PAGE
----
Articles & Updates

Jill Dauchy and Jennifer Morris for DAVOS 2023: We can tackle sovereign debt and climate finance - here's how

One resounding message from COP27 in Sharm el-Sheikh is that our global community must urgently move from “talking the talk” to “walking the walk” regarding climate finance.

The biggest hurdle is money. The climate and biodiversity crises loom large – but sadly, so does the gap in global finance. Estimates for the cost of emerging market countries’ adaptation to climate change range from $140-300 billion per year by 2030. Not to mention the costs of energy transition and mitigation efforts and the rest of a country’s development agenda.

So where will this money come from? Access to grants and low-cost concessional finance is limited. With rising interest rates in advanced economies and the subsequent “risk off” environment in the international capital markets, emerging market countries that previously had market access have mainly lost it. Debt burdens – which include official debt service payments postponed throughout the pandemic – are increasingly difficult to refinance and sovereign debt restructuring practices are cumbersome and time-consuming.

To solve these two financial challenges – climate finance and sovereign debt – we need to find creative, scalable solutions. Failure to do so quickly will create a downward spiral where debt crises undermine the capacity of countries to adapt to climate change, making them less creditworthy and even less able to finance adaption and mitigation. The result will be countries figuratively drowning in debt while literally drowning in rising seas and catastrophic floods.

The Nature Conservancy recently supported debt conversion deals for Belize and Barbados, with credit enhancement through the US Development Finance Corporation and the Inter-American Development Bank. In each case, the countries took on conservation and climate commitments to improve coastal management and resilience as well as improve local economies and improved their overall fiscal positions.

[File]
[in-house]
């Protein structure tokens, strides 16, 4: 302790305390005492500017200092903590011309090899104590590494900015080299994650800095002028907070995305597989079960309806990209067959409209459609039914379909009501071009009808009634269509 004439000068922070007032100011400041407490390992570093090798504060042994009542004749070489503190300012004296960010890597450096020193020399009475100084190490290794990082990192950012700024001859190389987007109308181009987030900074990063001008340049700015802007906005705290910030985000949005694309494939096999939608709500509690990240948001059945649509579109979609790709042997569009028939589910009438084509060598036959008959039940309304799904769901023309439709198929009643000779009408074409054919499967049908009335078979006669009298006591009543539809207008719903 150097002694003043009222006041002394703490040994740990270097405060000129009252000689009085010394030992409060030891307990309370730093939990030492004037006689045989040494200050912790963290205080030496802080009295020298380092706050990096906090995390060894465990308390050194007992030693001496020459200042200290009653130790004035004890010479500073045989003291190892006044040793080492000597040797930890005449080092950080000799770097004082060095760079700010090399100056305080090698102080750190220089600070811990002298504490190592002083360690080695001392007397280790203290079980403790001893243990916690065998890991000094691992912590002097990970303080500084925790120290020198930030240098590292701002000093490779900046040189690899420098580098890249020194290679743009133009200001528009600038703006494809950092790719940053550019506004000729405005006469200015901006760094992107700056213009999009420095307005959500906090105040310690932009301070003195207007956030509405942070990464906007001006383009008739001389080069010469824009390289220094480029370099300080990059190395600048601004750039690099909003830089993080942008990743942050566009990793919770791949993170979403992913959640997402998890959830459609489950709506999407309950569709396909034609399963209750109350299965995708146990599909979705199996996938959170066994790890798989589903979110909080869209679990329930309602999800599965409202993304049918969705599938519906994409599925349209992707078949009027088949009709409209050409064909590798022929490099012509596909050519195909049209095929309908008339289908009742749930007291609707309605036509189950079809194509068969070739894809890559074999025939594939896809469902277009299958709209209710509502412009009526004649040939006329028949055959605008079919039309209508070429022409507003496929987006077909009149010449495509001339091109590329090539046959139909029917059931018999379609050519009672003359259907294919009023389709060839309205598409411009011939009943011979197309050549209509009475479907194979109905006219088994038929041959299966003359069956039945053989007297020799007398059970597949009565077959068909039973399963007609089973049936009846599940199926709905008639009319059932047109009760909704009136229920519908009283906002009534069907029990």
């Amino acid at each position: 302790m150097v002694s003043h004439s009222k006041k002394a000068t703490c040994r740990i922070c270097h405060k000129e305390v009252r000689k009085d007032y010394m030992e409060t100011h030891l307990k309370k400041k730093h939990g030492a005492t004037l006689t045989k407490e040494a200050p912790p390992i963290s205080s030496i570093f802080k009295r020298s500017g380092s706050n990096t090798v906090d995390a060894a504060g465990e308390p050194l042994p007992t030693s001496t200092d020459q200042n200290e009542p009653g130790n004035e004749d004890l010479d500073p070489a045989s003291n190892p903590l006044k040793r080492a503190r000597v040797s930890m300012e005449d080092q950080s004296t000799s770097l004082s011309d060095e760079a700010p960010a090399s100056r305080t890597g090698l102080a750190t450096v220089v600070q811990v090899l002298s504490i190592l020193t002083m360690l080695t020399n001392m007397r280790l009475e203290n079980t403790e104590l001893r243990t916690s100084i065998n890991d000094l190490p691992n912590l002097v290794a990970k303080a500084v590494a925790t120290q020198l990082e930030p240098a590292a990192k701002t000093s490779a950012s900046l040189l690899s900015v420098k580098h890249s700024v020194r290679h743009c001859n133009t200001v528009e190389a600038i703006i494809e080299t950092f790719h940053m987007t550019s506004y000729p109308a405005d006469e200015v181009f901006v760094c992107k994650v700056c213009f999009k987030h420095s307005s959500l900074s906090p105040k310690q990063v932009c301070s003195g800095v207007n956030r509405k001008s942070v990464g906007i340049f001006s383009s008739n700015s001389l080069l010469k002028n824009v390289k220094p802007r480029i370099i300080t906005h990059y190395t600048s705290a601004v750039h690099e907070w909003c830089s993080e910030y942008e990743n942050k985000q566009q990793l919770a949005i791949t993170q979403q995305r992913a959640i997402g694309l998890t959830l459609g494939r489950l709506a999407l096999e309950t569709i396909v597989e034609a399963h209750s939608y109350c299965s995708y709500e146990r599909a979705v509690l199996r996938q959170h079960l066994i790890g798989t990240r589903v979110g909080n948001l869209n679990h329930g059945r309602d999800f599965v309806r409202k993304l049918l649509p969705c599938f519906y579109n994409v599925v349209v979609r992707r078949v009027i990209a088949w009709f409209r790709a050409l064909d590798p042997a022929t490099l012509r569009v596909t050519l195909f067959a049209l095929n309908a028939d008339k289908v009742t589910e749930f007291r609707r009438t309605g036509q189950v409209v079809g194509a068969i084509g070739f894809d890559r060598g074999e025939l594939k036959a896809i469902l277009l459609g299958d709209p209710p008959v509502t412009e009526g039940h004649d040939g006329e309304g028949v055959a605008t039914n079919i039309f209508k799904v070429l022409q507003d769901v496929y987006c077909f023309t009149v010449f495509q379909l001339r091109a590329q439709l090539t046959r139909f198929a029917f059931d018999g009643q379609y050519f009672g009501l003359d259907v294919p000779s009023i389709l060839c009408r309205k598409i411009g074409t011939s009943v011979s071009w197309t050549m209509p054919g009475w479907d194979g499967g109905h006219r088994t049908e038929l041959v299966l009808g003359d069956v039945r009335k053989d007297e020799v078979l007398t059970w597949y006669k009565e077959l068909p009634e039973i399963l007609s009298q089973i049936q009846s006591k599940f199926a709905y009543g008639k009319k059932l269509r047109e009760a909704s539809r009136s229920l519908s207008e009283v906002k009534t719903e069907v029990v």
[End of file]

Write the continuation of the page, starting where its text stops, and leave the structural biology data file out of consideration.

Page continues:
This model can address the debt and climate finance challenges by explicitly linking sovereign debt issuance and refinancing to a country’s environmental performance. The starting point is a country’s own national environmental goals.

And there are other recent examples that point to other scalable models. Chile and Uruguay recently issued the world’s first sovereign sustainability-linked bonds, both were over-subscribed. These bonds are tied directly to meeting national climate targets and offer an additional payment to investors if the country fails to meet key greenhouse gas emission reduction and renewable energy deployment targets. In the case of Uruguay, there is a symmetrical step-down in the coupon if the country exceeds its performance targets.

Many other developing countries are eager to consider climate- and nature-related key performance indicators (KPIs) as part of their debt issuance and debt workout operations. They see the environmental sustainability linkage as enhancing their attractiveness to capital markets, and they see the additional resources accelerating the implementation of agreed environmental goals. And private investors have shown significant interest to invest in these kinds of deals.

The current limiting factor in scaling this approach is the ability of public agencies to provide the necessary credit enhancement to make these transactions investment grade. This critical gap needs to be filled to leverage vastly more private investment that can help both finance developing countries balance sheets affordably and drive better climate and nature outcomes. That in turn will necessitate an explicit mandate to leverage private capital, a capital increase - in order to not crowd out current lending capacity - and a more sophisticated toolbox.

Multilateral development banks (MDBs) could use their balance sheets more effectively and efficiently and issue fit-for-purpose guarantee instruments to de-risk sovereign credit markets. The current ratio of public investment to private investment in climate finance has been, disappointingly, roughly 4:1 – that is, it takes over four dollars of public money to leverage one dollar of private money. To succeed in meeting climate finance targets, the MDBs need to reverse that ratio.

The Bretton Woods institutions also have a critical leadership role. Standing behind them are 450 Public Development Banks which collectively invest some $2.3 trillion annually and account for 10% of total global investment. The Finance In Common Summit process provides a mechanism to get all of them to replicate the alignment requirements and leverage goals of the MDBs.

Nature has been telling us for years that the planet is in trouble and the cry may finally be loud enough for those of us who live here to listen. Finance is at the heart of fighting the dual crises of climate change and biodiversity loss. We need to see a more robust financial toolbox to link sovereign debt, climate and nature and leverage private finance. It is time to act.

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